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The Latest Piece of Home Decor for Uni Watch HQ

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As many of you know, I have a large collection of vintage uniform catalogs. I keep them in plastic sleeves in a series of big three-ring binders, and then the binders are stowed on a bookshelf. And that’s really the problem with this type of collection: The catalogs mostly just sit there on the shelf — it’s pretty rare for me to pull them out and look through them. And even when I do, that enjoyment is pretty quick and fleeting, because I just put them back on the shelf. The main pleasure that comes from this type of collection is just knowing that it’s there, which is nice but not fully satisfying. It feels a bit more like hoarding than collecting, and that’s always bugged me just a teeny bit.

As you may also know, I’ve been doing some redecorating here at Uni Watch HQ, and it recently occurred to me that some of the more attractive pages from the old uni catalogs might look good if they were framed and hung on the wall. Obviously, that would necessitate removing those pages from their catalogs. On the one hand, tampering with an artifact like that seems blasphemous. But the more I thought about it, the more it seemed like keeping the catalogs stowed away on the bookshelf wasn’t an ideal situation either for them or for me. I have many dozens of these old catalogs — in the big picture, how blasphemous would it really be to tear out a page or two from a couple of them?

So I recently sat down with the catalogs and began paging through every single one of them, looking for pages that might work well as stand-alone objets d’art. I had put Post-its on a few such pages when I came across a 1940s Goldsmith basketball catalog that wasn’t a traditional paginated publication — it was more like a giant fold-out poster. On one side was a fairly pedestrian mishmash of items listed for sale (sneakers in first photo provided for scale):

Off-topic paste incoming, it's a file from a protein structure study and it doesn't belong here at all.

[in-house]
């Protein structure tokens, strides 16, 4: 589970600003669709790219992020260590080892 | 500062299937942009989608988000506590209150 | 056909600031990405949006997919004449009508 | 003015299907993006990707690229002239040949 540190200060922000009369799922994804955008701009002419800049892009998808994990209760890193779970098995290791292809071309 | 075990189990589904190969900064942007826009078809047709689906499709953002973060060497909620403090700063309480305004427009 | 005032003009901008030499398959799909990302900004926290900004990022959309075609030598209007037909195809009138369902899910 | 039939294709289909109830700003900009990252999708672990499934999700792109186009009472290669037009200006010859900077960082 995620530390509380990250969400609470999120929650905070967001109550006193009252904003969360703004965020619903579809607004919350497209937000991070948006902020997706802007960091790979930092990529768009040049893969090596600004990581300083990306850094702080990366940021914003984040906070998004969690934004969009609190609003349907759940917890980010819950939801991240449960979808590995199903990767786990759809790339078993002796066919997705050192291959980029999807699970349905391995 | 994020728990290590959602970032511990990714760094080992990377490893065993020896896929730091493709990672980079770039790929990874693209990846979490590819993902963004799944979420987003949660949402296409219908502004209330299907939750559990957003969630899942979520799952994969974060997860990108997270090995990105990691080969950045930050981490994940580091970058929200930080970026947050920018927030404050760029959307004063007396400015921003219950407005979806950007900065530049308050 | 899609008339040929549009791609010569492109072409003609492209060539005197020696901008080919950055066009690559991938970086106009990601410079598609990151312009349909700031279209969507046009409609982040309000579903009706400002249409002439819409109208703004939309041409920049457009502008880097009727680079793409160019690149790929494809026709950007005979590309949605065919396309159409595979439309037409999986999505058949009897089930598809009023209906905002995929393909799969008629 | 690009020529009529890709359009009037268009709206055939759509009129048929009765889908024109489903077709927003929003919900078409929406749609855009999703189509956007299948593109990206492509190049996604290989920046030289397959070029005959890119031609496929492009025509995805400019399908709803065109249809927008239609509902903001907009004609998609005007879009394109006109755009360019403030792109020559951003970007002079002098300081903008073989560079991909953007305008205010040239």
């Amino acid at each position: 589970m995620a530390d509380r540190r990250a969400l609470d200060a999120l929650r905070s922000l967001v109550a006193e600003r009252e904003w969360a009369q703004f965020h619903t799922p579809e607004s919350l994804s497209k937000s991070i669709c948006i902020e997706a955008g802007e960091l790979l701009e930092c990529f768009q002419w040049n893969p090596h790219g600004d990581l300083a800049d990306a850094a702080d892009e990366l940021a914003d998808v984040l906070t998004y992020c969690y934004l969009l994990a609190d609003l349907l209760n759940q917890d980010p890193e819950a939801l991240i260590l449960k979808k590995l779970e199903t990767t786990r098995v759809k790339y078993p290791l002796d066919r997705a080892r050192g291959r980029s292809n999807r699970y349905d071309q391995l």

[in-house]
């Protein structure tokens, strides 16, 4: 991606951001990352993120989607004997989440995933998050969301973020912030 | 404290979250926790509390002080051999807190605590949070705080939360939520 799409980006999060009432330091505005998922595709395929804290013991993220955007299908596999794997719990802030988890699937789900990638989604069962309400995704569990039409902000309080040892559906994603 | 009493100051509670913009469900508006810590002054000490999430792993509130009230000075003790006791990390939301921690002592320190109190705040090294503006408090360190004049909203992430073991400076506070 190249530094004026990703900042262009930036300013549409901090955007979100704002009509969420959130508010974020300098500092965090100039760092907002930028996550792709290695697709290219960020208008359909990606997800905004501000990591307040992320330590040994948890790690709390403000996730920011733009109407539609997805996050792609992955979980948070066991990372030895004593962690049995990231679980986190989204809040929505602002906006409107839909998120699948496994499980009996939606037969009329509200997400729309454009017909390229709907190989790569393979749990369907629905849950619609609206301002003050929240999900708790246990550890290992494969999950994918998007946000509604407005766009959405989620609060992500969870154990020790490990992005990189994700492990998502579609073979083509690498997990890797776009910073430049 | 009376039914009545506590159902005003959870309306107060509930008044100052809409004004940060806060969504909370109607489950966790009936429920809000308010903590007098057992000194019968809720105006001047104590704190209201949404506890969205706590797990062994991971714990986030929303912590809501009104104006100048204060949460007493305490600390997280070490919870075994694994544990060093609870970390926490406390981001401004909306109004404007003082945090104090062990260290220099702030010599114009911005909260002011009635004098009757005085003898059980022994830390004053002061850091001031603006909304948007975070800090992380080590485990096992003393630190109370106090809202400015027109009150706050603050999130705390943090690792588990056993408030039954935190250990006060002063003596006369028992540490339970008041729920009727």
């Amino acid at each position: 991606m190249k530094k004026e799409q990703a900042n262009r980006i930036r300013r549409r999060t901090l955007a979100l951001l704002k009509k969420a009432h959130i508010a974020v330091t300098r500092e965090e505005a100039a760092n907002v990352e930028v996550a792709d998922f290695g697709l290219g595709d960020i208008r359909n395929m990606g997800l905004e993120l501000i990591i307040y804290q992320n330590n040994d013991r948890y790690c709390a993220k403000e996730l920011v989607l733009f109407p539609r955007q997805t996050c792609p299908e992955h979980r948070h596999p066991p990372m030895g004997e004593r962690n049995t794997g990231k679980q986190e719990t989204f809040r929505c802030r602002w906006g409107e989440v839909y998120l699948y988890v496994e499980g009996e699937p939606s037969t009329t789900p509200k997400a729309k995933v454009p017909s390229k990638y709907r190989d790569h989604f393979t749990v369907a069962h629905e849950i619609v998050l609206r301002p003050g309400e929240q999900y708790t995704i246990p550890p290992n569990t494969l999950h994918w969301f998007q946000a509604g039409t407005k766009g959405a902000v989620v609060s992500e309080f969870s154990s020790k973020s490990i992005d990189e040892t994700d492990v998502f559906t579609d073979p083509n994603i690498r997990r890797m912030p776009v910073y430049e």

And on the other side — well, see for yourself:

I had no memory of owning or acquiring this item. I must have found it on eBay (that’s where I got most of my uni catalogs), and then I guess I filed it away and forgot about it. But it was perfect for what I had in mind — the side with the one giant poster image would look great on the wall, and I wouldn’t have to tear out any pages from anything!

The poster is big — 22 by 34 inches — so I mail-ordered a big-ass frame for it and am really happy with how it looks:

I really love it — the colors, the wacky uniforms, all of it. And the creases aren’t as visible in real life.

Thanks for once again letting me play show-and-tell!


ITEM! A Visit to the Jackie Robinson Museum

For this week’s Premium article on Substack, I wrote about my recent visit to the new Jackie Robinson Museum here in NYC, where I photographed all sorts of cool stuff (including the ticket stub shown above, which is from the Brooklyn Dodgers’ 1956 tour of Japan).

You can read the first part of the article here. To read the entire thing, you’ll need to become a paying subscriber to my Substack, which I hope you’ll consider doing. Thanks!

Comments (19)